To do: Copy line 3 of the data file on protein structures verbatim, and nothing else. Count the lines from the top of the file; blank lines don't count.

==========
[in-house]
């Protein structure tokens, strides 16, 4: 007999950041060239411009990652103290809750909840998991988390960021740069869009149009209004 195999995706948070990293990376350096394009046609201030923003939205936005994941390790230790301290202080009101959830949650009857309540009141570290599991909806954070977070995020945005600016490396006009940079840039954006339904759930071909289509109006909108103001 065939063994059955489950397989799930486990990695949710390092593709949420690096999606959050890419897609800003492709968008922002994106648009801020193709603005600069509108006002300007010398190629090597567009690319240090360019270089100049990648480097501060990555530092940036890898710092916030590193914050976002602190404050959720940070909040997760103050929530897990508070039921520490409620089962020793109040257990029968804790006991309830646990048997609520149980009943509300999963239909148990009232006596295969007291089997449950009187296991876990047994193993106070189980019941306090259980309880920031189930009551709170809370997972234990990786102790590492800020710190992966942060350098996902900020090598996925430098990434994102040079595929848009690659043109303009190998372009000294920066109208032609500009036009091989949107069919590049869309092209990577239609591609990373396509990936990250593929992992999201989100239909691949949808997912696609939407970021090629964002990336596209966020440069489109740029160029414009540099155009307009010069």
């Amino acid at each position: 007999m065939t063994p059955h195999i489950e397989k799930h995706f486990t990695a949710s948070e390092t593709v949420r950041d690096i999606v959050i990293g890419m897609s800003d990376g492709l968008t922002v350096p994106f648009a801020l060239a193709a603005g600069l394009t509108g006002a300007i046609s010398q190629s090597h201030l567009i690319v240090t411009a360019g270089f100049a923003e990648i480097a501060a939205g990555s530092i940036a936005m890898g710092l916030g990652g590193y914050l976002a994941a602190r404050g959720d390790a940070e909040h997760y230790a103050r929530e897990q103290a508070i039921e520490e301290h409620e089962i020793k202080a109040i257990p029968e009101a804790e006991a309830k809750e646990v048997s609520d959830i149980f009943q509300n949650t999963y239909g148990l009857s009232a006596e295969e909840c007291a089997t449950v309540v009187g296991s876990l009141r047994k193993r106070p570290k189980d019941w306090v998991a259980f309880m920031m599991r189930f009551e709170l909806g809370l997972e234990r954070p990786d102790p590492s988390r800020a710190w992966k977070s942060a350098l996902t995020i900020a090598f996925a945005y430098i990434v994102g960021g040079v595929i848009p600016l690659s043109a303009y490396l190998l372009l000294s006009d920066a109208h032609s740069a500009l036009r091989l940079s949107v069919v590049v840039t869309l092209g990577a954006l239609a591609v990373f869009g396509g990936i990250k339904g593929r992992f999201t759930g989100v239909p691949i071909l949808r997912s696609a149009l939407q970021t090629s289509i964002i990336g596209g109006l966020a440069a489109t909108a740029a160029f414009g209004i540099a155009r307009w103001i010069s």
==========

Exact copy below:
């Amino acid at each position: 007999m065939t063994p059955h195999i489950e397989k799930h995706f486990t990695a949710s948070e390092t593709v949420r950041d690096i999606v959050i990293g890419m897609s800003d990376g492709l968008t922002v350096p994106f648009a801020l060239a193709a603005g600069l394009t509108g006002a300007i046609s010398q190629s090597h201030l567009i690319v240090t411009a360019g270089f100049a923003e990648i480097a501060a939205g990555s530092i940036a936005m890898g710092l916030g990652g590193y914050l976002a994941a602190r404050g959720d390790a940070e909040h997760y230790a103050r929530e897990q103290a508070i039921e520490e301290h409620e089962i020793k202080a109040i257990p029968e009101a804790e006991a309830k809750e646990v048997s609520d959830i149980f009943q509300n949650t999963y239909g148990l009857s009232a006596e295969e909840c007291a089997t449950v309540v009187g296991s876990l009141r047994k193993r106070p570290k189980d019941w306090v998991a259980f309880m920031m599991r189930f009551e709170l909806g809370l997972e234990r954070p990786d102790p590492s988390r800020a710190w992966k977070s942060a350098l996902t995020i900020a090598f996925a945005y430098i990434v994102g960021g040079v595929i848009p600016l690659s043109a303009y490396l190998l372009l000294s006009d920066a109208h032609s740069a500009l036009r091989l940079s949107v069919v590049v840039t869309l092209g990577a954006l239609a591609v990373f869009g396509g990936i990250k339904g593929r992992f999201t759930g989100v239909p691949i071909l949808r997912s696609a149009l939407q970021t090629s289509i964002i990336g596209g109006l966020a440069a489109t909108a740029a160029f414009g209004i540099a155009r307009w103001i010069s």